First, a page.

This is an excerpt from The Hero Code : Finding Flow and Energy In Your Personality Type. Get the full description here.
Change is the core value of intuitive and perceiving types (NPs) These types, for example INFPs, INTPs, ENTPs and ENFPs tend to feel a need to have change in their daily lives, and feel badly when caught up in a boring routine. They get energy and stimulation out of exploring new ideas and options and trying out new things, and adapting ideas into reality. They feel stressed and drained when life becomes a collection of chores, routines, and schedules. It is therefore important for them to constantly be able to pursue new things in their life.
Rebels are creative types, able to think of optional ways to respond to each situation. The head of an intuitive and perceiving type is that of a person buzzing with what-ifs and alternatives. The INFP may see countless ways to interpret a statement, where an ENTP may see a multitude of witty ways to reply to another persons comment. Within the rebel is the ability to handle complex intuitive issues with flexibility and openness.
Where the intuitive judging, speculative type is always trying to order and structure their thought process and constrict it with rules and in accordance with some kind of principle of “what is likely”, the intuitive perceiving, rebellious type prefers to keep a more flexible, customised approach. It’s “what are my options right now?” where the speculant (NJ) says “what are my long-term options?”
And where the speculant will dismiss less likely options, the rebel will consider all possibilities it can fathom. Here, we see the intuitive judging type has the desire to bring order to the chaotic function that is intuition, where the intuitive perceiving type will encourage and access intuition more purely. The intuitive perceiving type is brainstorming and going over all different angles.
Nickname: The Rebel
Primary desire: To have a wide range of options
Neuroscience: The ability to use the imagination network and the reactive control network in a way that puts you in a state of flow.
Core fear: To be cornered
Inspired by: The Sage
Grounded by: The Defender
Variations: INFPs, INTPs, ENFPs, and ENTPs
MBTI term: Ne
Key motivations: To rebel, to walk your own way, to come up with options, to come up with unique associations.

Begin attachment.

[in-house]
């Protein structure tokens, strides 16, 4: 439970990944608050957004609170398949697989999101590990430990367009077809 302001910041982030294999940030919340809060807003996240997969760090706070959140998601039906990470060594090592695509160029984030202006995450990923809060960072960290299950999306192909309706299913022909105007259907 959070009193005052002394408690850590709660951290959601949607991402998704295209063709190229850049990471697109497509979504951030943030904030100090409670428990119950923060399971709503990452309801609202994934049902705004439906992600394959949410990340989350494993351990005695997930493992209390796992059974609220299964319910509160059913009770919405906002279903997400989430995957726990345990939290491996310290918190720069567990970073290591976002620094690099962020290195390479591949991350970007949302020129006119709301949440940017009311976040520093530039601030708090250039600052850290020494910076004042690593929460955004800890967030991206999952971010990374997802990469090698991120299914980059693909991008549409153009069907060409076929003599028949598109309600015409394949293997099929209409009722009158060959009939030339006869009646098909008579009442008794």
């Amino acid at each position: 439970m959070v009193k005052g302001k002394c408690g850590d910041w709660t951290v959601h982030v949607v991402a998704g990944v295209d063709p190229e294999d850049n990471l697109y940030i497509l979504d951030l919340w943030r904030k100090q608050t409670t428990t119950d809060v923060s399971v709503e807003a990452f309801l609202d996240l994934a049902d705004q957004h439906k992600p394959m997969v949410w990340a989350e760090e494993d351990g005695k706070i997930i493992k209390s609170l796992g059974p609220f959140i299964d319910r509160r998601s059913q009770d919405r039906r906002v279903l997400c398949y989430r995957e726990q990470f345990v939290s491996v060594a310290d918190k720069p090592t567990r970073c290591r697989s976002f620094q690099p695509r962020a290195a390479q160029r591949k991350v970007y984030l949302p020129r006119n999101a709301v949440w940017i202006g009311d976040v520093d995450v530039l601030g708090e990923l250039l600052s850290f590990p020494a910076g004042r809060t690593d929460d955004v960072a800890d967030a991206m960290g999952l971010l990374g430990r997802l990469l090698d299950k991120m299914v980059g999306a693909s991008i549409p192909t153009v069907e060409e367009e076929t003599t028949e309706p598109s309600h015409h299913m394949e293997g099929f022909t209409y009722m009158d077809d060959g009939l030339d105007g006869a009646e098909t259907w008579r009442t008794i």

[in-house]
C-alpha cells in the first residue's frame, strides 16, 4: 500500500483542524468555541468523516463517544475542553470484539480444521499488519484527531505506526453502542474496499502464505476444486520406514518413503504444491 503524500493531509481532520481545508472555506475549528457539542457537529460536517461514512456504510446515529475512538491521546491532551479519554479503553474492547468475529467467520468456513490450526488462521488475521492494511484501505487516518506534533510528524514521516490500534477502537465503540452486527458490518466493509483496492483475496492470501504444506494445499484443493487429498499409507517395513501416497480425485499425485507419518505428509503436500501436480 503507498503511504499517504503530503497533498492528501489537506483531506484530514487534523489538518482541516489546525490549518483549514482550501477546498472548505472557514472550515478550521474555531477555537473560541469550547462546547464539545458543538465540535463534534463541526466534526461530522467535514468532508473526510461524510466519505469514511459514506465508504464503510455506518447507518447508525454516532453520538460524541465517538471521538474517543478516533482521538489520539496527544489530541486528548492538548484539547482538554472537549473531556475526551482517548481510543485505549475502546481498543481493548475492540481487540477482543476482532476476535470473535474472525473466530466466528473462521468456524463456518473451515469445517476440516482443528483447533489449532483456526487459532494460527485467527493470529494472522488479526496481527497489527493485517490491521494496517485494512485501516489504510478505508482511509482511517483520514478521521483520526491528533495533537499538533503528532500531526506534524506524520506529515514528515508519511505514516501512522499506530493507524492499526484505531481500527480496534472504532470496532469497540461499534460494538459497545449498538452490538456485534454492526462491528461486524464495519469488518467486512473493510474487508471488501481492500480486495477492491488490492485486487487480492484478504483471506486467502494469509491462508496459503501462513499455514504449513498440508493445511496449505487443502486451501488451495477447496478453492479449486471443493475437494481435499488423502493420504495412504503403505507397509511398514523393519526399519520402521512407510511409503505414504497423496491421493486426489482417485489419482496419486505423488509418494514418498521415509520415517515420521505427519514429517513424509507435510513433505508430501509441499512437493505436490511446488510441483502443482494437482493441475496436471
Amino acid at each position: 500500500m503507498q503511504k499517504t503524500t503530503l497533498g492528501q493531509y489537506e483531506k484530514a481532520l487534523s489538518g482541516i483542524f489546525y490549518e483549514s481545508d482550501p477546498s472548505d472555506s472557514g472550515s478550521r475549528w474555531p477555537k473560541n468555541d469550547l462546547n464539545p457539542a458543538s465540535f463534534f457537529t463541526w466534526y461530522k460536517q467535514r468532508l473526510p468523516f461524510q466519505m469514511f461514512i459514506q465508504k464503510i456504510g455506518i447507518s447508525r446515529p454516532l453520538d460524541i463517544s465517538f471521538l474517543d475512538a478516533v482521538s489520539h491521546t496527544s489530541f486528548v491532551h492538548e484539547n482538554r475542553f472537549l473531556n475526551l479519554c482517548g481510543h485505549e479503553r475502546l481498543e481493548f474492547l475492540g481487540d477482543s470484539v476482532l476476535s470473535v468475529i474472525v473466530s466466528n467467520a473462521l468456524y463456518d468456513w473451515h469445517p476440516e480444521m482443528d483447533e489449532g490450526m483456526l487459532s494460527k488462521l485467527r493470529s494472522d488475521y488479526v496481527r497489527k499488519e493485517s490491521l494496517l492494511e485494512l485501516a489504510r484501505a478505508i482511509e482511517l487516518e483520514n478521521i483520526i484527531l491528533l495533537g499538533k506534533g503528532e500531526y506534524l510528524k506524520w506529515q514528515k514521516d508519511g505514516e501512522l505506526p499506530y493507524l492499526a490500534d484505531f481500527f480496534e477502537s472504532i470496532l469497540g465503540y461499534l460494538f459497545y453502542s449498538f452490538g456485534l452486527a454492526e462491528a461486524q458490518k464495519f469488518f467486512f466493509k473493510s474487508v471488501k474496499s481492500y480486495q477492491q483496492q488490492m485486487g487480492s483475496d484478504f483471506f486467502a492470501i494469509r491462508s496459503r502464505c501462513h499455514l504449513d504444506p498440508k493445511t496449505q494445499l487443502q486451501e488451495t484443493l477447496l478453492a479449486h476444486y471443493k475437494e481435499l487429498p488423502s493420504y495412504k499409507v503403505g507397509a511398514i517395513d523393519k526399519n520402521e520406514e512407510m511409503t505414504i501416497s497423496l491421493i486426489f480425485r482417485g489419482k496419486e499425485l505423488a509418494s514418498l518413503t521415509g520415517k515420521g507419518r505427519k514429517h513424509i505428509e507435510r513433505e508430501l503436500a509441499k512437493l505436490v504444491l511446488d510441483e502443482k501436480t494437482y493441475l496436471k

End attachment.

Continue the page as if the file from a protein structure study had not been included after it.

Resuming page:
What is Intuitive Perceiving?
Creative intelligence comes from reactive imagination. An intuitive perceiving type is imaginative and creative in relation to the world around them. And so, they come up with responses, alternatives, and associations that add to whatever they observe in front of them. Their responses are often rebellious or alternative, opposed to whatever is the usual or predestined route. You could say that rebels desire to take control of their own fate by shaping their own path, never simply following the route that has been laid down for them.
The worst thing for an intuitive perceiving type is to feel cornered. A rebel hates the thought of being blocked or held down. One of the worst things you can do to a rebel is to put them in chains, and to hold on to them too firmly. A rebel wants options not because they always want to act on them, but because options put rebels at ease.
For a rebel, the ability to think of options is inherently calming, and more than that, it is fun. It is more difficult for a rebel to rate their options and to decide which option is the best. The state of brainstorming is more effortless for the rebel, the state of weighing and rating the likelihood of each scenario is more difficult. You can think of five different things that could happen next, but you can’t weigh how likely each scenario is. Often, you make decisions based on either which possibility appears to be the most exciting, or which event is the most scary. If it’s scary, you make sure to keep away from it. If it’s really original, you want to go there immediately.
A rebel who feels engaged and stimulated will always add new perspectives. They freely share associations, sometimes seemingly random, and their imagination runs wild and free. Generally, a rebel doesn’t concern themselves with the bigger picture. Rebels see the bigger picture as something already set and fixed.
Rebels feel like a part of a bigger whole, but they rarely think about what this bigger whole is. Instead, you concern yourself with your part. Your thoughts are on what possible ideas and what possible information may be missing.
When your creative intelligence is high, you have three gifts: Generating options, adding randomness, and scrambling and mixing together information.
- The option generator
Thinking of different possible answers to fit in a situation, coming up with multiple deductions about the situation, and juggling the deductions and thoughts with others to determine their accuracy or value. Bringing things up, no matter how great or silly, to see what seems to stick, and what seems to fall of the web.
- The randomizer
What happens if we throw all the cards in the air and see how they fall down? Creative intelligence is the ability to look at things from fresh perspective, to give chance a chance, and to do something random to throw others off their path. By adding randomness, rebels get a new set of cards or options to play, and an ability to improvise to turn the situation in their favor.
- The chaos generator
The ability to distract others or to do something unusual to throw people off. The ability to stir something up, or to throw someone off their track. By distracting others, you can spur creativity in the room, getting them to stop looking at it from a box, and to instead just go with the flow.